The Church of Greece (Greek: Ἐκκλησία τῆς Ἑλλάδος, Ekklisía tis Elládos, [ekliˈsia tis eˈlaðos]), part of the wider Greek Orthodox Church, is one of the autocephalous churches which make up the communion of Eastern Orthodox Christianity. Its canonical territory is confined to the borders of Greece prior to the Balkan Wars of 1912–1913, with the rest of Greece being subject to the jurisdiction of the Ecumenical Patriarchate of Constantinople. However, most of its dioceses are de facto administered as part of the Church of Greece for practical reasons, under an agreement between the churches of Athens and Constantinople. The primate of the Church of Greece is the Archbishop of Athens and All Greece.
Prevailing religion of Greece
Adherence to the Eastern Orthodox Church was established as a definitive hallmark of Greek ethnic identity already in the first modern Greek constitution, the "Epidaurus Law" of 1822, during the Greek War of Independence. The preamble of all successive Greek constitutions simply states "In the name of the Holy, Consubstantial and Indivisible Trinity", and the Eastern Orthodox Church of Christ is established as the "prevailing" religion of Greece.
Mainstream Orthodox clergy's salaries and pensions are paid for by the State at rates comparable to those of teachers. The Church had previously compensated the State by a tax of 35% on ordinary revenues of the Church, but Law 3220/2004 in 2004 abolished this tax. By virtue of its status as the prevailing religion, the canon law of the Church is recognized by the Greek government in matters pertaining to church administration. This is governed by the "Constitution of the Church of Greece", which has been voted by Parliament into law. Religious marriages and baptisms are legally equivalent to their civil counterparts and the relevant certificates are issued by officiating clergy. All Greek Orthodox students in primary and secondary schools in Greece attend religious instruction. Liaisons between church and state are handled by the Ministry of National Education and Religious Affairs.
Supreme authority is vested in the synod of all the diocesan bishops who have metropolitan status (the Holy Synod of the Church of Greece, Greek: Ἱερὰ Σύνοδος τῆς Ἐκκλησίας τῆς Ἑλλάδος Hierà Sýnodos tês Ekklēsías tês Helládos [ieˈra ˈsinoðos tis ekliˈsias tis eˈlaðos]) under the de jure presidency of the Archbishop of Athens and all Greece. This synod deals with general church questions. The Standing Synod is under the same presidency, and consists of the Primate and 12 bishops, each serving for one term on a rotating basis and deals with details of administration.
The church is organised into 81 dioceses; 36 of which, located in northern Greece and in the major islands in the north and northeast Aegean, are nominally and spiritually under the jurisdiction of the Ecumenical Patriarchate of Constantinople, which retains certain privileges over and in them—for example, their bishops have to acknowledge the Patriarch as their own primate during prayers. They are called the "New Lands" (Νέαι Χώραι, or Néai Chōrai) as they became part of the modern Greek state only after the Balkan Wars, and are represented by 6 of the 12 bishops of the Standing Synod. A bishop elected to one of the Sees of the New Lands has to be confirmed by the Patriarch of Constantinople before assuming his duties. These dioceses are administered by the Church of Greece "in stewardship" and their bishops retain their right of appeal (the "ékklēton") to the Patriarch.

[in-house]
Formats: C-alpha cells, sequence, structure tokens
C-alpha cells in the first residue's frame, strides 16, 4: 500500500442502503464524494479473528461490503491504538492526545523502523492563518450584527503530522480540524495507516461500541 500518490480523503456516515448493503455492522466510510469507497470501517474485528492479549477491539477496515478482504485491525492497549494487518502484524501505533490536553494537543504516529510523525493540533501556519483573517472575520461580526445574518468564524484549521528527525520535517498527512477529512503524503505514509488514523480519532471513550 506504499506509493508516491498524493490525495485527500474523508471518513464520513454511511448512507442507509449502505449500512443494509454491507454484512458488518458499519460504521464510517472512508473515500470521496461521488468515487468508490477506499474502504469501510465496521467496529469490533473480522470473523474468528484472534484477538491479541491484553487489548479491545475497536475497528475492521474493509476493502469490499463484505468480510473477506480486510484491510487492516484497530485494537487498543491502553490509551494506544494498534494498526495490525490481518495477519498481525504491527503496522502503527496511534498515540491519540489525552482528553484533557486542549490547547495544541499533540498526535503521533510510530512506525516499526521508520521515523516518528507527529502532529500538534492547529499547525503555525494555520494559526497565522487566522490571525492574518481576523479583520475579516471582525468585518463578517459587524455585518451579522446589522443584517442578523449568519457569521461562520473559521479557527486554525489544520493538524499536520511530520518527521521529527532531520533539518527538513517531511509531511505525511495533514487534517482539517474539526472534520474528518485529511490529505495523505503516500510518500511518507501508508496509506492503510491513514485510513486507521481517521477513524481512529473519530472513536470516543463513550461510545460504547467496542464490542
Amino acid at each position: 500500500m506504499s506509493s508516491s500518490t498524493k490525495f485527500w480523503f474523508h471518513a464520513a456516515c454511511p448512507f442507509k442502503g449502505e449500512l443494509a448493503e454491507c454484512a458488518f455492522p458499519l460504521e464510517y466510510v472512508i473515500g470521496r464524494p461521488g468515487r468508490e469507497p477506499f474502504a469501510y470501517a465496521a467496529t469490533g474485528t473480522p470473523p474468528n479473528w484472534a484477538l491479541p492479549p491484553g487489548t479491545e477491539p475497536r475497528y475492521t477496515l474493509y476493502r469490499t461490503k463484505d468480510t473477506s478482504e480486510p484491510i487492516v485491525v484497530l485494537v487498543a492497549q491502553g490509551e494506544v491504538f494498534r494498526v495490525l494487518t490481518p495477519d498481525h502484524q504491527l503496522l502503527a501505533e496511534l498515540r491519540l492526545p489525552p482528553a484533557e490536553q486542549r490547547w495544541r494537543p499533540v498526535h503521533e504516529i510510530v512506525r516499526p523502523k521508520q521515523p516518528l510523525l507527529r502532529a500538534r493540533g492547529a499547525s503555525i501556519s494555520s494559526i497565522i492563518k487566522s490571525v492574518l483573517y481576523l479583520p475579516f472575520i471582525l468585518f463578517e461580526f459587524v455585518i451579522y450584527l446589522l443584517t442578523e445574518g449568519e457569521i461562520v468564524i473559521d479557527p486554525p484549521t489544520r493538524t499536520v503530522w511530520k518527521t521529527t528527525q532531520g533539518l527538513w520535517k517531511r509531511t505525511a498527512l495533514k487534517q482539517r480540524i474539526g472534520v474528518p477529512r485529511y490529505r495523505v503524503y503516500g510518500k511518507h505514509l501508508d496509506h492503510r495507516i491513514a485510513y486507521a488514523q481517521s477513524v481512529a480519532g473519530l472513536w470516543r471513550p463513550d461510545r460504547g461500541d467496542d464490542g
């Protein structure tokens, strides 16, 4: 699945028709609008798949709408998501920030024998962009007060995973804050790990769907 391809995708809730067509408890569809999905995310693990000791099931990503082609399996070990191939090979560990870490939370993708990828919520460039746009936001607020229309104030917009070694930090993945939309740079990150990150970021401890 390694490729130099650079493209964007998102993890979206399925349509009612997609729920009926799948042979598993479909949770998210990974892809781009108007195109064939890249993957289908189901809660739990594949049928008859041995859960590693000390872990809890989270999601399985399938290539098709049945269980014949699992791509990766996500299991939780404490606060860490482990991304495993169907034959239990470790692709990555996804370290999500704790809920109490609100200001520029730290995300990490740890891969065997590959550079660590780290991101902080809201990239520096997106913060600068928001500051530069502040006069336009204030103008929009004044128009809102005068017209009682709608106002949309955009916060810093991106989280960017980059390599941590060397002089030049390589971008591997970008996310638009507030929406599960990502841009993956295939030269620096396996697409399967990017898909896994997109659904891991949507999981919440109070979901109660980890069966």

The dioceses of Crete (Church of Crete) and the Dodecanese, and the Monastic Republic of Holy Mount Athos remain under the direct jurisdiction of the Patriarchate of Constantinople; they are not part of the Church of Greece. The Archdiocese of Crete in particular enjoys semiautonomous status: new bishops are elected by the local Synod of incumbents, and the Archbishop is appointed by the Ecumenical Patriarchate from a three-person list (the triprósōpon) drawn by the Greek Ministry of National Education and Religious Affairs from among the incumbent Metropolitans of Crete.
Clergy and monastics
As in other Eastern Orthodox Churches, male graduates of seminaries run by the church (and financed by the Greek State), may be ordained as deacons and eventually priests. They are allowed to marry before their ordination as deacons, but not afterwards. The vast majority of parish clergy in Greece are married. Alternatively, they may enter monasteries and/or take monastic vows. Monastics who are ordained as priests, and possess a university degree in theology, are eligible as candidates for the episcopate (archimandrites). Women may also take monastic vows and become nuns, but they are not ordained.
Monasteries are either affiliated to their local diocese, or directly to one of the Orthodox Patriarchates; in the latter case they are called "Stauropegiac" monasteries (Stayropēgiaká, "springs of the Cross").
A split (schism) occurred within the Church in 1924 when the Holy Synod decided to replace the Old Calendar (Julian) with a hybrid calendar—the so-called "Revised Julian Calendar"—which maintained a modified Julian dating method for Easter while adopting the Gregorian Calendar date for fixed feasts. Those who refused to adopt this change are known as Old Calendarists (palaioimerologites in Greek) and still follow the old Julian Calendar. They themselves have suffered several schisms, and not all Old Calendarists comprise one Church. They refer to themselves as "Genuine Orthodox Christians", and the largest group associating itself with the Old Calendarists is the Synod of Archbishop Chrysostomos II Kioussis. This Synod has obtained government recognition as a valid Orthodox Church, although this is not in communion with the Church of Greece or the other Eastern Orthodox Churches.
Greece was an early center of Christianity. Upon formation of the Patriarchate, the Church was formerly a part of the Ecumenical Patriarchate of Constantinople. It was declared autocephalous in 1833 in a political decision of the Bavarian Regents acting for King Otto, who was a minor. It was only recognized as such by the Patriarchate in 1850, under certain conditions with the issue of a special "Tomos" decree which brought it back to a normal status. As a result, it retains certain special links with the "Mother Church".
According to The Independent the Greek party of Independent Greeks supports the role of the Greek Church in family life and education.
Administration and Hierarchy of the Throne
Head of the Church of Greece and of the Holy Synod is Archbishop Ieronymos II (Ioannis Liapis), Archbishop of Athens and All Greece (2008–).
Metropolises and Metropolitans of the Church of Greece
- Metropolis of Aetolia and Acarnania : Kosmas Papachristou (2005–)
- Metropolis of Argolis : Iakovos (Damianos) Pachis (1985–)
- Metropolis of Arta : Ignatios Alexiou (1988–)
- Metropolis of Cephalonia : Spyridon Kalafatakis (1984–)